I’m into paradoximillennialism, which means paradoxical postmillennialism. That’s my particular variation on optimillennialism, which means optimistic postmillennialism. I wouldn’t be surprised if I were accused of pessimillennialism, which means pessimistic amillennialism, by another strain of optimillennialists.
So what do I mean?
The Alexander the Great mentality is one of the worst thing about postmillennialists in my opinion. This is where I come back to wondering about misguided desire preceding good doctrine, wondering if there’s a competitive hunger to be a winner that comes first and seeks out an eschatology to adopt, to even distort, and to validate itself. I’m suspicious about men who are inclined and tempted that way. Who don’t really want to suffer all that much, nothing more than a sweaty game on the field or the court to the roar of the crowd that ends with them being celebrated and getting the head cheerleader on their arm. A lot of public praise and recognition. Men who aren’t keen on dying to accomplish something, very possibly not even being recognized. Efforts where the right hand never knows what the left hand is doing and go unknown to all but God.
I’m not against postmillennialism per se. Nor am I against generalized optimism about the course of the Future and the victoriousness of the Kingdom that’s theologically valid and commendable. I’m personally more inclined to a form of postmillennialism that I’ve picked up from men like Peter Leithart. A form that stresses victory through defeat, life through death. One that the aforementioned Alexanders probably loathe and dismiss in their hearts. It’s a paradox of winning by losing. Life at every scale of measurement from the evenings and mornings of men to the dawnings and twilights of empires as rhythms of deaths and resurrections.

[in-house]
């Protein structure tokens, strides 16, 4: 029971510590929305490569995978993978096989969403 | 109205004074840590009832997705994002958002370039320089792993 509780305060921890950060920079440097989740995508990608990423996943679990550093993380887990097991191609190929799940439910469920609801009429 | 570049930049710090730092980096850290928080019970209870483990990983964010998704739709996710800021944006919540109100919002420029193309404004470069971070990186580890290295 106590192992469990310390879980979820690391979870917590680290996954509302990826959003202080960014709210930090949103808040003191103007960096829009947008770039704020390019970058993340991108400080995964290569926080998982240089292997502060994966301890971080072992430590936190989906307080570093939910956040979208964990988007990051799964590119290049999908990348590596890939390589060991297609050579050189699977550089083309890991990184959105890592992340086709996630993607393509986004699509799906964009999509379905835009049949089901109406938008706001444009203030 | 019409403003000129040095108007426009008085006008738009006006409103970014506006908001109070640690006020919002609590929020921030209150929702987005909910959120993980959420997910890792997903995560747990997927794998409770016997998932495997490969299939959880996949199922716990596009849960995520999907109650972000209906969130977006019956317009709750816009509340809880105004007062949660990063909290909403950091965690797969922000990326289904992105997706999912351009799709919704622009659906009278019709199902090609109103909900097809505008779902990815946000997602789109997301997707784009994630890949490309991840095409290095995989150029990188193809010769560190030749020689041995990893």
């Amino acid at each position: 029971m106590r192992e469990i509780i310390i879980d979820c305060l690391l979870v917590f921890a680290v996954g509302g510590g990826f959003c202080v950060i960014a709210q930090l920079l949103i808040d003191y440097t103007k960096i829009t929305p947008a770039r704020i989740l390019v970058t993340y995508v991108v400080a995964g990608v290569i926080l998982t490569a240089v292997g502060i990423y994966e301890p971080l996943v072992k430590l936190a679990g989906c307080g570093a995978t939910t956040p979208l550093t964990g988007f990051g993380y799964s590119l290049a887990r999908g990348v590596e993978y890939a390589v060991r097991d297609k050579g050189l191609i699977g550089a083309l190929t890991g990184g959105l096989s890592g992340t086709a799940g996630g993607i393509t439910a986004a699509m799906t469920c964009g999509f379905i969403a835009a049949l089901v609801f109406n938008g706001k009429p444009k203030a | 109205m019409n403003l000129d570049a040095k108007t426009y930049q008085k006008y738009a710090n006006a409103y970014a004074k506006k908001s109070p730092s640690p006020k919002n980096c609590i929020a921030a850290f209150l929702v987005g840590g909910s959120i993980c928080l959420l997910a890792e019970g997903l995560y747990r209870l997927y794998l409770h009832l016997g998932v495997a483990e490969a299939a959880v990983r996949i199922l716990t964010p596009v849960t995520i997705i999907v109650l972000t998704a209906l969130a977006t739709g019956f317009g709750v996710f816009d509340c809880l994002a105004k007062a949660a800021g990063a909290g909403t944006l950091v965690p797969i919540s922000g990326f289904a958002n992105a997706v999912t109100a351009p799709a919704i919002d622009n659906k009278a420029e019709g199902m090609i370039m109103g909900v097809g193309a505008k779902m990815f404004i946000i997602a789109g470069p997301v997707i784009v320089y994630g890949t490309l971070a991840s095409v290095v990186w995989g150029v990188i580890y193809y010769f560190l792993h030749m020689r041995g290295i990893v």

The Alexander strain of optimillennialism is stuck in a Conquest mindset. Well, for one thing, that just ain’t me in particular. In fact, it runs against my particular vocation. I’ve long suspected it was my lot in life to suffer and be a scapegoat for lots of crap within the church over and over again. It’s something I kept to myself. And then my pastor told me one Sunday that was exactly what he believed was true of me. That’s something I didn’t even tell him I believed about myself. It made me cry tears of relief at being understood so well by him. He told me I had a ministry of suffering for the life of the church. And he knew I’d understand that, because I knew his teaching (that he also picked up from men like Leithart) about the church having a ministry of suffering for the life of the world. So, I believe in the reality of the church’s suffering as the engine of her victory.
I’m someone who deeply understands my life through a template of sojourning and exile, weeping by Babylonian waters, abiding outside the camp and the city gate with the lepers and the other outcasts where Christ is. And I sense it much more some days than others. That’s the sort of calling I have. And it hitches up to an optimistic postmillennialism that understands the paradox of dying in order to live.
For me, nothing short of the Second Coming and the Resurrection will give me hope and refreshment. Fighting for some future Golden Age that won’t last doesn’t motivate me or mean much of anything. The Eschaton is where the Beatific Vision originates. So, I don’t get how some postmillennialists get so excited about what’s yet to come in this age while having so little to say about the eternal age to come that endures.